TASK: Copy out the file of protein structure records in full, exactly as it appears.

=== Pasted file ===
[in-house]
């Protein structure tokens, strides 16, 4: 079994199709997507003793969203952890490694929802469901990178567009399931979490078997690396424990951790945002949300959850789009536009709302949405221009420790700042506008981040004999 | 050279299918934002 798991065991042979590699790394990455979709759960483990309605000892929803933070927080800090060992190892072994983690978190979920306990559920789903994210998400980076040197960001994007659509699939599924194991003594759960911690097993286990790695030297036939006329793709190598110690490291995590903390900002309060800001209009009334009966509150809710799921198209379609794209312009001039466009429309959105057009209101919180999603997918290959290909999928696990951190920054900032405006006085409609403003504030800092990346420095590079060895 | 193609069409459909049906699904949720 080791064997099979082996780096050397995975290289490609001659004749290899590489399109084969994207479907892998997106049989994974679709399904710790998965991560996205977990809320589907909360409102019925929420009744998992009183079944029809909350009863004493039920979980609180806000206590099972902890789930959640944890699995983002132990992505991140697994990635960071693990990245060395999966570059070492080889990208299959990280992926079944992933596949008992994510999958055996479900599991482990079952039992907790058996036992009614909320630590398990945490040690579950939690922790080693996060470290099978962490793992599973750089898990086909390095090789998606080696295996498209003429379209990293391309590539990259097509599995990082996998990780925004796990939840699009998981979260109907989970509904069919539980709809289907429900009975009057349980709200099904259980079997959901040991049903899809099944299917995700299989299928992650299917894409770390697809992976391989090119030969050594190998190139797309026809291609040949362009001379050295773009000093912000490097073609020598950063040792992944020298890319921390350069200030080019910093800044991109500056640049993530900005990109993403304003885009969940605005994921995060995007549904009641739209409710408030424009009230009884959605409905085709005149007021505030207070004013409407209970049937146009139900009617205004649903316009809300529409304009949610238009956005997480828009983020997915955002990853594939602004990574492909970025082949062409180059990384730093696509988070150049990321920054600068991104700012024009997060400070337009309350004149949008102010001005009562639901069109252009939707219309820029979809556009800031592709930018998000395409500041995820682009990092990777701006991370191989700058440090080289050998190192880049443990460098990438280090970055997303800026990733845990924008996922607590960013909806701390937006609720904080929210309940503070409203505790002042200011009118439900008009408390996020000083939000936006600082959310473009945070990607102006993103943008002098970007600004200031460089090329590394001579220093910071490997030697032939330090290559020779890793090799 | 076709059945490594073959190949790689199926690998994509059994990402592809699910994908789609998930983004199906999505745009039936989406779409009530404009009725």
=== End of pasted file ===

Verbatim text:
[in-house]
């Protein structure tokens, strides 16, 4: 079994199709997507003793969203952890490694929802469901990178567009399931979490078997690396424990951790945002949300959850789009536009709302949405221009420790700042506008981040004999 | 050279299918934002 798991065991042979590699790394990455979709759960483990309605000892929803933070927080800090060992190892072994983690978190979920306990559920789903994210998400980076040197960001994007659509699939599924194991003594759960911690097993286990790695030297036939006329793709190598110690490291995590903390900002309060800001209009009334009966509150809710799921198209379609794209312009001039466009429309959105057009209101919180999603997918290959290909999928696990951190920054900032405006006085409609403003504030800092990346420095590079060895 | 193609069409459909049906699904949720 080791064997099979082996780096050397995975290289490609001659004749290899590489399109084969994207479907892998997106049989994974679709399904710790998965991560996205977990809320589907909360409102019925929420009744998992009183079944029809909350009863004493039920979980609180806000206590099972902890789930959640944890699995983002132990992505991140697994990635960071693990990245060395999966570059070492080889990208299959990280992926079944992933596949008992994510999958055996479900599991482990079952039992907790058996036992009614909320630590398990945490040690579950939690922790080693996060470290099978962490793992599973750089898990086909390095090789998606080696295996498209003429379209990293391309590539990259097509599995990082996998990780925004796990939840699009998981979260109907989970509904069919539980709809289907429900009975009057349980709200099904259980079997959901040991049903899809099944299917995700299989299928992650299917894409770390697809992976391989090119030969050594190998190139797309026809291609040949362009001379050295773009000093912000490097073609020598950063040792992944020298890319921390350069200030080019910093800044991109500056640049993530900005990109993403304003885009969940605005994921995060995007549904009641739209409710408030424009009230009884959605409905085709005149007021505030207070004013409407209970049937146009139900009617205004649903316009809300529409304009949610238009956005997480828009983020997915955002990853594939602004990574492909970025082949062409180059990384730093696509988070150049990321920054600068991104700012024009997060400070337009309350004149949008102010001005009562639901069109252009939707219309820029979809556009800031592709930018998000395409500041995820682009990092990777701006991370191989700058440090080289050998190192880049443990460098990438280090970055997303800026990733845990924008996922607590960013909806701390937006609720904080929210309940503070409203505790002042200011009118439900008009408390996020000083939000936006600082959310473009945070990607102006993103943008002098970007600004200031460089090329590394001579220093910071490997030697032939330090290559020779890793090799 | 076709059945490594073959190949790689199926690998994509059994990402592809699910994908789609998930983004199906999505745009039936989406779409009530404009009725």